The German general election last month saw fascists entering the German Parliament for the first time since the end of the Second World War. But there was also an increased vote for Die Linke, including the re-election of International Socialists into parliament from the Left Party (i.e. Die Linke).
The Christian Democrats’ (CDU) result shows deep discontent with Angela Merkel’s free market reforms and attacks on working-class people. However, she still won her fourth election, a third of the vote and will govern for another four years in coalition with the Greens and liberal democrats.
The SPD won only 21 percent of the vote, its worst result since 1945. This was a humiliating defeat for its leader Martin Schulz who had hoped to be able to replace Merkel in the run-up to the election. This contrasts with the left-wing leader of the Labour Party in Britain who is gaining public support and consolidating his leadership base at the recent party conference.
Merkel’s largest parliamentary opposition (aside the SPD), however, is no longer the left-wing Die Linke, but rather the far-right Alternative for Germany (Alternative für Deutschland, or AfD). This is a coalition of ex-CDU members, hard right nationalists, racists and fascists. The fascist wing has grown in the last year.
The AfD won nearly 13 per cent of the vote, the first time a far-right party has won parliamentary seats in Germany since the Second World War (parties need more than five per cent to get members of parliament). It now has 93 members of parliament. This follows a trend of rising support for the right wing across Europe and the election of president Trump in the US.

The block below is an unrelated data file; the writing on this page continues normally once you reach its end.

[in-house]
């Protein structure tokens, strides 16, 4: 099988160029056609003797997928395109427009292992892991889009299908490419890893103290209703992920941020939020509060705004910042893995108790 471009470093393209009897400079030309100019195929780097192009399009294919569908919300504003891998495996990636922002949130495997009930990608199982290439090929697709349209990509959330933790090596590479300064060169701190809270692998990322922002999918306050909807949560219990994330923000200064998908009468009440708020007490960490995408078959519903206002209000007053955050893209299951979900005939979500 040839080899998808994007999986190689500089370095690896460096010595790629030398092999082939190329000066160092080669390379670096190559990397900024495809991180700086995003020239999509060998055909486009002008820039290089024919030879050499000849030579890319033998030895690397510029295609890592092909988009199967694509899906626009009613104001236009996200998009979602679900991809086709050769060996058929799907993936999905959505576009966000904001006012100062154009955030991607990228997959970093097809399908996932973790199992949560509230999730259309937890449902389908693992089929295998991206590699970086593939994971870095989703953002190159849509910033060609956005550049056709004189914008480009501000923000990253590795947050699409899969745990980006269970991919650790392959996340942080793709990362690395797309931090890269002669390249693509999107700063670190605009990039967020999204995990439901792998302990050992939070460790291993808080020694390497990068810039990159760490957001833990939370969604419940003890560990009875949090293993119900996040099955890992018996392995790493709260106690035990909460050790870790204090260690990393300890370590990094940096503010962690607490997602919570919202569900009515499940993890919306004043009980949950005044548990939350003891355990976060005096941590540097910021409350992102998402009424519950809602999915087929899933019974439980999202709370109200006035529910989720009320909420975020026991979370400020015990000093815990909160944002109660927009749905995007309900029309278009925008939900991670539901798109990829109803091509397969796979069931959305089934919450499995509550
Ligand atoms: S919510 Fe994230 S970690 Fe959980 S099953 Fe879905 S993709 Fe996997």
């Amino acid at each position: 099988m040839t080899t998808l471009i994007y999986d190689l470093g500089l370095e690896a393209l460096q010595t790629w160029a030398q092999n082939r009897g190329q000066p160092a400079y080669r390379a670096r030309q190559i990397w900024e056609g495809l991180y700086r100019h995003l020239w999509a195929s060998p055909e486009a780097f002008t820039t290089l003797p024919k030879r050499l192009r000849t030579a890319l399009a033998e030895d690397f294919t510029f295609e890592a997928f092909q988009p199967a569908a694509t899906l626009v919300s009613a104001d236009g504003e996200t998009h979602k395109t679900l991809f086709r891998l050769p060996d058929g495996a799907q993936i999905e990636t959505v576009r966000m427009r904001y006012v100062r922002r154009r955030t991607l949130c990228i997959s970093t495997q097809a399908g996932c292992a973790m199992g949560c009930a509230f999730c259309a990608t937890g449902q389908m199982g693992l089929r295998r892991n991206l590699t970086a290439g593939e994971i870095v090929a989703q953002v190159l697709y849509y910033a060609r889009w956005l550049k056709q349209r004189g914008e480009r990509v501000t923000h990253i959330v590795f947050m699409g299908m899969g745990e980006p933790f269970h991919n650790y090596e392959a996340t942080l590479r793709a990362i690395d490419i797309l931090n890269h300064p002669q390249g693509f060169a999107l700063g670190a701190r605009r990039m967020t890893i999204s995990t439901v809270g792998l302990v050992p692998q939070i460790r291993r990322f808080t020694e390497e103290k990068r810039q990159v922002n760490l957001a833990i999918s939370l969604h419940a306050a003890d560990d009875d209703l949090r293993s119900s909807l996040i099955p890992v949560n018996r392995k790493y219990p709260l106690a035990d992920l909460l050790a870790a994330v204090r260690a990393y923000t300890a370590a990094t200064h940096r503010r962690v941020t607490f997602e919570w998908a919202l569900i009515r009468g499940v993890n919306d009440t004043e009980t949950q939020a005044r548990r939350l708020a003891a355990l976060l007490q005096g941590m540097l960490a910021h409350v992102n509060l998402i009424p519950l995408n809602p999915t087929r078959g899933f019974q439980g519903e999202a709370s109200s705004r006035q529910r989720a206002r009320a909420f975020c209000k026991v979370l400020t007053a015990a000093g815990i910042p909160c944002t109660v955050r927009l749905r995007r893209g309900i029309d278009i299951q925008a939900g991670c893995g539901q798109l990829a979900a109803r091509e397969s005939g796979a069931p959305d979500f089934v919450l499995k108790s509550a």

The German economic boom has been based on forcing down wages leading to greater inequality and areas of poverty and deindustrialisation. The AfD’s best results were in places which have failed to benefit from Germany’s current neoliberal boom, such as the deindustrialized east, and among groups of the traditional working class who feel threatened by downward mobility.
Thousands of people took to the streets in response to the AfD’s election breakthrough. Some 3,000 anti-racists protested outside the AfD’s election party in Berlin. Chants of “Racism is not an alternative,” “AfD is a bunch of racists,” and “Nazis out!” rang out in the square. Security guards were forced to move AfD supporters from the balcony of the building after protesters hurled objects at them. Police secured the area, but people kept streaming into the square.
Lisa, one of the protesters, spoke to a local newspaper. “Especially in times like these, I think it is important that we speak up against racism and xenophobia and the AfD’s right wing ideology,” she said.
The AfD also pulls the mainstream parties to the right. Merkel promised to listen to the “concerns and anxieties” of AfD voters to win back their votes.
The left wing Die Linke party’s vote rose by around 1 percent to about 9 percent. But it has not fully capitalised on the disaffection with Merkel or the SPD. Christine Buchholz, an International Socialist and a Die Linke member of parliament, said, “The entry of the AfD into parliament is bitter. For the first time in decades, Nazis are in the Bundestag.”
Die Linke has put itself at the head of struggles against austerity and racism—and the AfD. But in Berlin, Brandenburg and Thuringia, in the poorer former East Germany, the party has been part of regional governments that voted for privatisation. This blunted putting forward a radical alternative to Merkel and the AfD.
The German elections follow recent trends in Europe and the US. The vote for the traditional main stream parties is declining and support is growing for a left-wing alternative to austerity and inequality. However, there is also the growing threat of right-wing nationalists and populists. This includes the AfD in Germany, the National Front in France, Austria (where a fascist was almost elected head of state last year and the full face Islamic veil was recently banned in public) and Trump with his extreme right wing and fascist supporters in the US.
by Drew Povey